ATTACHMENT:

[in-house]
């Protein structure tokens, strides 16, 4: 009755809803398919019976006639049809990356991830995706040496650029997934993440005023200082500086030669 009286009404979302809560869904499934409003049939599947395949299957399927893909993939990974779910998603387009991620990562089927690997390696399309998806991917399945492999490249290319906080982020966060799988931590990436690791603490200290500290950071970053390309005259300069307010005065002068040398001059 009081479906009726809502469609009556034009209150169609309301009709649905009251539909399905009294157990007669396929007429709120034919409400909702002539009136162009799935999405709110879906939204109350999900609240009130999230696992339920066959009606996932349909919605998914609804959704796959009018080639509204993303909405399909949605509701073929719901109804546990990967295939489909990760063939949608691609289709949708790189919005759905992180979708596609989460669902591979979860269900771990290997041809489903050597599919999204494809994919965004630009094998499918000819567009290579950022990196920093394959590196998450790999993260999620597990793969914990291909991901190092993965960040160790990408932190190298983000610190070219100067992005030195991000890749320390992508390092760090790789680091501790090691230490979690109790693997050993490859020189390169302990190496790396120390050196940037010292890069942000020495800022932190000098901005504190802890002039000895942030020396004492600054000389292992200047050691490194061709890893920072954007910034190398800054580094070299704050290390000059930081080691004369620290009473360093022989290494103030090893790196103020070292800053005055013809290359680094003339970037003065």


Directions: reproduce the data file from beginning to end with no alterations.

[in-house]
């Protein structure tokens, strides 16, 4: 009755809803398919019976006639049809990356991830995706040496650029997934993440005023200082500086030669 009286009404979302809560869904499934409003049939599947395949299957399927893909993939990974779910998603387009991620990562089927690997390696399309998806991917399945492999490249290319906080982020966060799988931590990436690791603490200290500290950071970053390309005259300069307010005065002068040398001059 009081479906009726809502469609009556034009209150169609309301009709649905009251539909399905009294157990007669396929007429709120034919409400909702002539009136162009799935999405709110879906939204109350999900609240009130999230696992339920066959009606996932349909919605998914609804959704796959009018080639509204993303909405399909949605509701073929719901109804546990990967295939489909990760063939949608691609289709949708790189919005759905992180979708596609989460669902591979979860269900771990290997041809489903050597599919999204494809994919965004630009094998499918000819567009290579950022990196920093394959590196998450790999993260999620597990793969914990291909991901190092993965960040160790990408932190190298983000610190070219100067992005030195991000890749320390992508390092760090790789680091501790090691230490979690109790693997050993490859020189390169302990190496790396120390050196940037010292890069942000020495800022932190000098901005504190802890002039000895942030020396004492600054000389292992200047050691490194061709890893920072954007910034190398800054580094070299704050290390000059930081080691004369620290009473360093022989290494103030090893790196103020070292800053005055013809290359680094003339970037003065």